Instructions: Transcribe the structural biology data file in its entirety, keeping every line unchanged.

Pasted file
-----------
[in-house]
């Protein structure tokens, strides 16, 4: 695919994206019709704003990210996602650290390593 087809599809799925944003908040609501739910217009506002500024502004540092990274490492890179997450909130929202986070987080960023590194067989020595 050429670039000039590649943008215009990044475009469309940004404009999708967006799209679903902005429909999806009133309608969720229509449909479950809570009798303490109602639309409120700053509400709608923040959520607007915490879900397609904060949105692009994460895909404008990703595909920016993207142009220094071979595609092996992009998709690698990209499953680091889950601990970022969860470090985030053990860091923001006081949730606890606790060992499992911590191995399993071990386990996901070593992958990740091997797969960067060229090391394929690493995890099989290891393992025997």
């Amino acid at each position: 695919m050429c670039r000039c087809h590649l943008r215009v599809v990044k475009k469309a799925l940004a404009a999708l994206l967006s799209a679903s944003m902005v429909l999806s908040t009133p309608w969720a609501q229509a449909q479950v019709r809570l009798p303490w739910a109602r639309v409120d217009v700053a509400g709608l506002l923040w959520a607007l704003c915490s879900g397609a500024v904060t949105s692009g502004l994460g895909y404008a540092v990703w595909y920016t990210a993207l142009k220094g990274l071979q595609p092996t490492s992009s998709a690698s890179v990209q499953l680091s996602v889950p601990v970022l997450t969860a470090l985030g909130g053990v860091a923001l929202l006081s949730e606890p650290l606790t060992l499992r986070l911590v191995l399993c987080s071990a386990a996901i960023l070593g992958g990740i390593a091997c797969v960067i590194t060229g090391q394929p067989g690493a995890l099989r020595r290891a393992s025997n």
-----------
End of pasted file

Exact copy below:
[in-house]
């Protein structure tokens, strides 16, 4: 695919994206019709704003990210996602650290390593 087809599809799925944003908040609501739910217009506002500024502004540092990274490492890179997450909130929202986070987080960023590194067989020595 050429670039000039590649943008215009990044475009469309940004404009999708967006799209679903902005429909999806009133309608969720229509449909479950809570009798303490109602639309409120700053509400709608923040959520607007915490879900397609904060949105692009994460895909404008990703595909920016993207142009220094071979595609092996992009998709690698990209499953680091889950601990970022969860470090985030053990860091923001006081949730606890606790060992499992911590191995399993071990386990996901070593992958990740091997797969960067060229090391394929690493995890099989290891393992025997």
């Amino acid at each position: 695919m050429c670039r000039c087809h590649l943008r215009v599809v990044k475009k469309a799925l940004a404009a999708l994206l967006s799209a679903s944003m902005v429909l999806s908040t009133p309608w969720a609501q229509a449909q479950v019709r809570l009798p303490w739910a109602r639309v409120d217009v700053a509400g709608l506002l923040w959520a607007l704003c915490s879900g397609a500024v904060t949105s692009g502004l994460g895909y404008a540092v990703w595909y920016t990210a993207l142009k220094g990274l071979q595609p092996t490492s992009s998709a690698s890179v990209q499953l680091s996602v889950p601990v970022l997450t969860a470090l985030g909130g053990v860091a923001l929202l006081s949730e606890p650290l606790t060992l499992r986070l911590v191995l399993c987080s071990a386990a996901i960023l070593g992958g990740i390593a091997c797969v960067i590194t060229g090391q394929p067989g690493a995890l099989r020595r290891a393992s025997n």